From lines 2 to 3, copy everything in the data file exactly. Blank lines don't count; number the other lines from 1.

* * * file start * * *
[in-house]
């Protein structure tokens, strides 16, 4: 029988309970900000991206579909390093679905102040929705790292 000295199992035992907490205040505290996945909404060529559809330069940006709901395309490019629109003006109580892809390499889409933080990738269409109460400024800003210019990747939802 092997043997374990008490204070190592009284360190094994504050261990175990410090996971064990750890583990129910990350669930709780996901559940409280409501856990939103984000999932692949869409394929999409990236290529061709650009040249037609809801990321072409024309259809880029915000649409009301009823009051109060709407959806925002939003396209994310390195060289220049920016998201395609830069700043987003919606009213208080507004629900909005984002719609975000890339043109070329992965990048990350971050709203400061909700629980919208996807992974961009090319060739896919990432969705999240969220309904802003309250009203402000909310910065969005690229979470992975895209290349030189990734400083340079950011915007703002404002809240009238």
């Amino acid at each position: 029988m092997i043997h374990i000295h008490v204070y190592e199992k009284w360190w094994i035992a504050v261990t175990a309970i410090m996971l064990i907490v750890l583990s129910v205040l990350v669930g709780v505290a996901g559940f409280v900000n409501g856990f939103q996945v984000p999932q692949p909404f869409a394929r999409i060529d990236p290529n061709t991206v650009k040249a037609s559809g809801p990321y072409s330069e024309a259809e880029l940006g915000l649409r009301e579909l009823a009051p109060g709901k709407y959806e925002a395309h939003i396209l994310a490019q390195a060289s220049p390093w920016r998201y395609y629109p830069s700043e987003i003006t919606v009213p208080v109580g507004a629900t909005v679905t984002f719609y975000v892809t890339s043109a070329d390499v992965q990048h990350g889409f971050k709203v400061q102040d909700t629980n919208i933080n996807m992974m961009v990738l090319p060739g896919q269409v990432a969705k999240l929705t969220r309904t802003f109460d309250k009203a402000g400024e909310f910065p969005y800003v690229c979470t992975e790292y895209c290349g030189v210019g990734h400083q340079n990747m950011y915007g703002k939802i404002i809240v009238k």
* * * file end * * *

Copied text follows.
């Protein structure tokens, strides 16, 4: 029988309970900000991206579909390093679905102040929705790292 000295199992035992907490205040505290996945909404060529559809330069940006709901395309490019629109003006109580892809390499889409933080990738269409109460400024800003210019990747939802 092997043997374990008490204070190592009284360190094994504050261990175990410090996971064990750890583990129910990350669930709780996901559940409280409501856990939103984000999932692949869409394929999409990236290529061709650009040249037609809801990321072409024309259809880029915000649409009301009823009051109060709407959806925002939003396209994310390195060289220049920016998201395609830069700043987003919606009213208080507004629900909005984002719609975000890339043109070329992965990048990350971050709203400061909700629980919208996807992974961009090319060739896919990432969705999240969220309904802003309250009203402000909310910065969005690229979470992975895209290349030189990734400083340079950011915007703002404002809240009238």
């Amino acid at each position: 029988m092997i043997h374990i000295h008490v204070y190592e199992k009284w360190w094994i035992a504050v261990t175990a309970i410090m996971l064990i907490v750890l583990s129910v205040l990350v669930g709780v505290a996901g559940f409280v900000n409501g856990f939103q996945v984000p999932q692949p909404f869409a394929r999409i060529d990236p290529n061709t991206v650009k040249a037609s559809g809801p990321y072409s330069e024309a259809e880029l940006g915000l649409r009301e579909l009823a009051p109060g709901k709407y959806e925002a395309h939003i396209l994310a490019q390195a060289s220049p390093w920016r998201y395609y629109p830069s700043e987003i003006t919606v009213p208080v109580g507004a629900t909005v679905t984002f719609y975000v892809t890339s043109a070329d390499v992965q990048h990350g889409f971050k709203v400061q102040d909700t629980n919208i933080n996807m992974m961009v990738l090319p060739g896919q269409v990432a969705k999240l929705t969220r309904t802003f109460d309250k009203a402000g400024e909310f910065p969005y800003v690229c979470t992975e790292y895209c290349g030189v210019g990734h400083q340079n990747m950011y915007g703002k939802i404002i809240v009238k």